Or is it? For more detail on this 100% natural but not exactly low-maintenance method, check out a Provider Perspective on the topic.
5 Things I Wish My Mom Had Told Me About Sex
Recently I asked how you learned about sex. From what I gathered from the people I spoke to, most of us did not get the “sex talk” from our parents. We talked about sex with our friends or older siblings, or just learned as we went along. This got me thinking: What would have been nice to have known as a teenager?
Here are 5 things I wish my mom had told me about sex:
1. “It’s not that serious! Go ahead and love him, but love yourself more.”
Though I probably wouldn’t have listened at the time, I wish someone would have qualified the love I was in during high school. The love that had me sneaking out my house in the middle of the night and made me lie to my parents about where I was and what I was doing. Now, looking back, I can only wonder what the hell I was thinking. Not only was I giving up my goodies—disrespecting my parents and therefore myself in the process—but it was all for a guy I wouldn’t even give the time of day to if I met him tomorrow. #LessonLearned
2. “You deserve an orgasm just as much as he does.”
Now, I know a lot of grown women don’t necessarily know this either, but I really wish it was on a billboard somewhere. Sadly, it wasn’t until my last relationship that I figured out how this truly goes down. In the past, the window for me having an orgasm was dependent on it happening before his did. Well, in a healthy sexual relationship (I’ve discovered) after one person gets their needs met, they will then be that much more invested in doing whatever it takes to get their partner’s needs met too. There are many ways to keep the party going…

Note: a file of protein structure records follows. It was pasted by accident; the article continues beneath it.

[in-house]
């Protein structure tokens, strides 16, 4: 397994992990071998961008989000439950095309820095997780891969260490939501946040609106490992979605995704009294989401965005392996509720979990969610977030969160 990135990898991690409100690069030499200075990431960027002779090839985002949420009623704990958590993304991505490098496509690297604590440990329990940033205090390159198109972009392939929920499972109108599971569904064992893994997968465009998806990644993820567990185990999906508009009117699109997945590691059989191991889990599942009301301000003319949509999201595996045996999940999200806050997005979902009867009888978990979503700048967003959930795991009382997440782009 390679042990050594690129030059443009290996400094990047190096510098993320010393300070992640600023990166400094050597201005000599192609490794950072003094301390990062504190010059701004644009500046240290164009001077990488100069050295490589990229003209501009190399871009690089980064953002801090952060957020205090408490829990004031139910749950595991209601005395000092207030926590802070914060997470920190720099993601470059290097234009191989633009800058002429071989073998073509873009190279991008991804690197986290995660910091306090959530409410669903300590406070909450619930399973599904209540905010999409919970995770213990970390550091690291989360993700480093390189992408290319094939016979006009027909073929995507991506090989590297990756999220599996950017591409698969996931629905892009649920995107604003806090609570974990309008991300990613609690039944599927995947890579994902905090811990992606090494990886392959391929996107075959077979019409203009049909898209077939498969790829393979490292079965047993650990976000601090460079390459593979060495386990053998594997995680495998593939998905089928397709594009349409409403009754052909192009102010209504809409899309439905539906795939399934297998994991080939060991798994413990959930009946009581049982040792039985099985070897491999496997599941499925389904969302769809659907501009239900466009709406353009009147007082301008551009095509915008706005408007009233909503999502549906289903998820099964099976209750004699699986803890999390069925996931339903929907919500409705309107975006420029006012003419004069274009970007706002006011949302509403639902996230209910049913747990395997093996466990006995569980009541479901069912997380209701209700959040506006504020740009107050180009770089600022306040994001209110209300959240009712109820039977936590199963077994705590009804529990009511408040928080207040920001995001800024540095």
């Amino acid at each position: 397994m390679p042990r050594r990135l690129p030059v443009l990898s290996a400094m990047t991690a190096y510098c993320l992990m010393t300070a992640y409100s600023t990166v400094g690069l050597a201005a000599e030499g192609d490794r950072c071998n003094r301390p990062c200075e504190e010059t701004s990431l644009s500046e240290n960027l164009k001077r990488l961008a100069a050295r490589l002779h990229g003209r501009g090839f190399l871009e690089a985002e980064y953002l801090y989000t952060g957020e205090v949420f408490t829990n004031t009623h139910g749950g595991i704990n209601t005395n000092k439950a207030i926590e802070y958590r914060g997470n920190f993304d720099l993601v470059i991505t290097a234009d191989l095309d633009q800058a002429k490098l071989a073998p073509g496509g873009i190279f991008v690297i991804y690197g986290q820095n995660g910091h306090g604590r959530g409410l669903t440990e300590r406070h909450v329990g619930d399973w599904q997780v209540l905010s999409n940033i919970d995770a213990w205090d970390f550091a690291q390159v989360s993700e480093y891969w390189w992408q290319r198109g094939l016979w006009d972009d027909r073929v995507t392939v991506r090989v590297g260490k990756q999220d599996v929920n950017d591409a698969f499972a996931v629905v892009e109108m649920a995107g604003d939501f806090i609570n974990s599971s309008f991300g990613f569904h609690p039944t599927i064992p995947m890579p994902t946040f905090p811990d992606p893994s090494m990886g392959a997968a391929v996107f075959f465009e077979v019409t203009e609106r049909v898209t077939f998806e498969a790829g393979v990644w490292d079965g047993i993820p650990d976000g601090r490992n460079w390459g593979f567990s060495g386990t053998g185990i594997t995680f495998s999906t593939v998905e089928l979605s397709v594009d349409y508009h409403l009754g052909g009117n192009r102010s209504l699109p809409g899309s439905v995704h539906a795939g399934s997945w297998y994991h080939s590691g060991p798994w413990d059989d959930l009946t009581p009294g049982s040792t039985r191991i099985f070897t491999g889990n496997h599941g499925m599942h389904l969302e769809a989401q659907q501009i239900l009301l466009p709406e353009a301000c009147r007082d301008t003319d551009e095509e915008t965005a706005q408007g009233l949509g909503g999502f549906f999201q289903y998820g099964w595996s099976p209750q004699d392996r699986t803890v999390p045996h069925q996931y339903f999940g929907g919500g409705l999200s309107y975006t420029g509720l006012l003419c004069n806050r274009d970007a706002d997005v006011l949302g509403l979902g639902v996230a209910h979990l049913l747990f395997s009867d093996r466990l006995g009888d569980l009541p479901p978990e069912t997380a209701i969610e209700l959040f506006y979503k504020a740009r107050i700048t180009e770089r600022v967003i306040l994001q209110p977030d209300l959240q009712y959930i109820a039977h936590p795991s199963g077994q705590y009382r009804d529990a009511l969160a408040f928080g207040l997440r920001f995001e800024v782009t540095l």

3. “Talk about the sex—before you have it.”
I don’t know about you, but I never talked about sex with a guy I was dating until after we’d had sex. And I’ll admit it’s because I felt like talking about sex wasn’t something that “good girls” did. In my mind it was better to “go with the flow,” making sex something I allowed to happen to me—instead of it being something I thoughtfully made a decision to have. I wish someone had told me that asking, “What’s your favorite position?” or “How often do you like to have sex?” would only make asking, “When was your last STD test?” or “What type of condom do you prefer?” easier.
4. “Sex is amazing, but good sex does not equal a good relationship.”
Sex feels good. If it didn’t, surely it wouldn’t be so prevalent in our society. But obtaining this thing called sex is no reason to put up with a crappy relationship. My first boyfriend once told me, “Don’t worry, I’m not going anywhere—the sex is too good.” And that was completely logical to me at the time, because anyone that could make you feel so good had to be good for you… right? WRONG!
5. “Be comfortable.”
Though I believe it’s okay to sometimes step outside your comfort zone and put on some lingerie or some matching underwear for your partner, what you’re wearing or doing should never make you feel awkward or uneasy. When you’re comfortable, you’re confident. And who doesn’t find confidence sexy? I’d say most guys and gals do (and Bedsider’s Frisky Fridays back me up).
Did you get any of these lessons growing up? What do you wish your parents told you?
Veralyn Williams is a Multimedia Freelance Journalist currently working in New York City. She has spent 4 years at WNYC Radio working with various departments including: Radio Rookies, Culture, News, and Freakonomincs. Also freelancing for Black Enterprise, BronxNet Television,Bedsider, and The Museum for African Art. Her independent work is featured on her website VeralynMedia.com. Through all of her endeavors she aims to give a voice to perspectives that are often forgotten in the media.